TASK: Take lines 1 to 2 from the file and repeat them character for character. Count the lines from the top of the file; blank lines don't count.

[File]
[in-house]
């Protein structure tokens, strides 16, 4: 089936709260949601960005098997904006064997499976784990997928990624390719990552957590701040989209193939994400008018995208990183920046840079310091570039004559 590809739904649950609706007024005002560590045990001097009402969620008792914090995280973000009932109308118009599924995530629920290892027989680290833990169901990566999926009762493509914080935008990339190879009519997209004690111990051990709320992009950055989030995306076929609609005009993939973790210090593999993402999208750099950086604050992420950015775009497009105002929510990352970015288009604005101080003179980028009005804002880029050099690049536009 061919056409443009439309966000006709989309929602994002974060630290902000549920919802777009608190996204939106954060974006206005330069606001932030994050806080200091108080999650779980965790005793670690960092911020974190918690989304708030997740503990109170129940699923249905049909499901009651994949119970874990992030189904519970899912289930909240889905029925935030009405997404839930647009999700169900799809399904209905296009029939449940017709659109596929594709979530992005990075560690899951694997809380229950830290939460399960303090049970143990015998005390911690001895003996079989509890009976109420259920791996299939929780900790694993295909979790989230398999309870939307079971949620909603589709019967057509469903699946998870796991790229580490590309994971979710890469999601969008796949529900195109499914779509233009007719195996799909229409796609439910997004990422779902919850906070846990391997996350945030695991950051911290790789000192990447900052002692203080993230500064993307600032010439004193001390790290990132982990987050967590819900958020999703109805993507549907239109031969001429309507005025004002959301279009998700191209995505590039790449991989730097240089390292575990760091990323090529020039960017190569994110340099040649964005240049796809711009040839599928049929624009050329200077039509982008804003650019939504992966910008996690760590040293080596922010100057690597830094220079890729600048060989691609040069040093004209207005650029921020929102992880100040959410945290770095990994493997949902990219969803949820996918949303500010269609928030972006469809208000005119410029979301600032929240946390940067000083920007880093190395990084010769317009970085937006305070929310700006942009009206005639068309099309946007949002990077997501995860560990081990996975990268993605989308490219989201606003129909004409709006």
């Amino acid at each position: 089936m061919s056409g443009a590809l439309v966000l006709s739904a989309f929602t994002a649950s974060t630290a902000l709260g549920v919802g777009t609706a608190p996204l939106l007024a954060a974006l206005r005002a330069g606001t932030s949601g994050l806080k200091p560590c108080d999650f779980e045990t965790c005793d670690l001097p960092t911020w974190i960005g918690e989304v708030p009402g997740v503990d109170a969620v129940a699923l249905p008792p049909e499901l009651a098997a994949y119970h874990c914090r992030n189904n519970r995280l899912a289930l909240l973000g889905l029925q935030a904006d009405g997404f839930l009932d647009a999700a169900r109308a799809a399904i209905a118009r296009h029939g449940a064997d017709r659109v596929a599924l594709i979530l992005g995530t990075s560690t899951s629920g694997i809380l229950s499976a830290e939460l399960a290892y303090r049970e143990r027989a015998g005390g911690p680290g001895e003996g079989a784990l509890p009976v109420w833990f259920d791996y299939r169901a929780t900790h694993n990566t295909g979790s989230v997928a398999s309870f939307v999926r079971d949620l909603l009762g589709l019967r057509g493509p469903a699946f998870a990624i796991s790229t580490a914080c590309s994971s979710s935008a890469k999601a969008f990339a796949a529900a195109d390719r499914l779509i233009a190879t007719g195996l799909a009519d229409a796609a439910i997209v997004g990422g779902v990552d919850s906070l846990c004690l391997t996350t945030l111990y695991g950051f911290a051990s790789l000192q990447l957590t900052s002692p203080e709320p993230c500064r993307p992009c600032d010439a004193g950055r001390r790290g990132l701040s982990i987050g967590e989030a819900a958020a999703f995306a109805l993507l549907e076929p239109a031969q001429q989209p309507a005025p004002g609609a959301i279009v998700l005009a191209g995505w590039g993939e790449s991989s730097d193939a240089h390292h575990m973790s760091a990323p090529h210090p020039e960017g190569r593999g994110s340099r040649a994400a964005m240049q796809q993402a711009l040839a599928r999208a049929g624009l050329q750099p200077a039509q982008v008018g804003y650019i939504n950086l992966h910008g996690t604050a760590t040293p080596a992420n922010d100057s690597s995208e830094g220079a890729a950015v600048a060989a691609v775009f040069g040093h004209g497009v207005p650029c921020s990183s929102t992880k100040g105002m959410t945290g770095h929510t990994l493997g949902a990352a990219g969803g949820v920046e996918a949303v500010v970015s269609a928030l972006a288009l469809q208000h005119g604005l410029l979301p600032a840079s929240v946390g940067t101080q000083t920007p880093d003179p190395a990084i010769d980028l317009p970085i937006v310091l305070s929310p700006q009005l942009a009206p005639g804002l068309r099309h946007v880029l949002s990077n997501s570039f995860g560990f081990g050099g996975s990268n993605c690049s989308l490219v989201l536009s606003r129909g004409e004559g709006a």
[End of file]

[in-house]
């Protein structure tokens, strides 16, 4: 089936709260949601960005098997904006064997499976784990997928990624390719990552957590701040989209193939994400008018995208990183920046840079310091570039004559 590809739904649950609706007024005002560590045990001097009402969620008792914090995280973000009932109308118009599924995530629920290892027989680290833990169901990566999926009762493509914080935008990339190879009519997209004690111990051990709320992009950055989030995306076929609609005009993939973790210090593999993402999208750099950086604050992420950015775009497009105002929510990352970015288009604005101080003179980028009005804002880029050099690049536009 061919056409443009439309966000006709989309929602994002974060630290902000549920919802777009608190996204939106954060974006206005330069606001932030994050806080200091108080999650779980965790005793670690960092911020974190918690989304708030997740503990109170129940699923249905049909499901009651994949119970874990992030189904519970899912289930909240889905029925935030009405997404839930647009999700169900799809399904209905296009029939449940017709659109596929594709979530992005990075560690899951694997809380229950830290939460399960303090049970143990015998005390911690001895003996079989509890009976109420259920791996299939929780900790694993295909979790989230398999309870939307079971949620909603589709019967057509469903699946998870796991790229580490590309994971979710890469999601969008796949529900195109499914779509233009007719195996799909229409796609439910997004990422779902919850906070846990391997996350945030695991950051911290790789000192990447900052002692203080993230500064993307600032010439004193001390790290990132982990987050967590819900958020999703109805993507549907239109031969001429309507005025004002959301279009998700191209995505590039790449991989730097240089390292575990760091990323090529020039960017190569994110340099040649964005240049796809711009040839599928049929624009050329200077039509982008804003650019939504992966910008996690760590040293080596922010100057690597830094220079890729600048060989691609040069040093004209207005650029921020929102992880100040959410945290770095990994493997949902990219969803949820996918949303500010269609928030972006469809208000005119410029979301600032929240946390940067000083920007880093190395990084010769317009970085937006305070929310700006942009009206005639068309099309946007949002990077997501995860560990081990996975990268993605989308490219989201606003129909004409709006």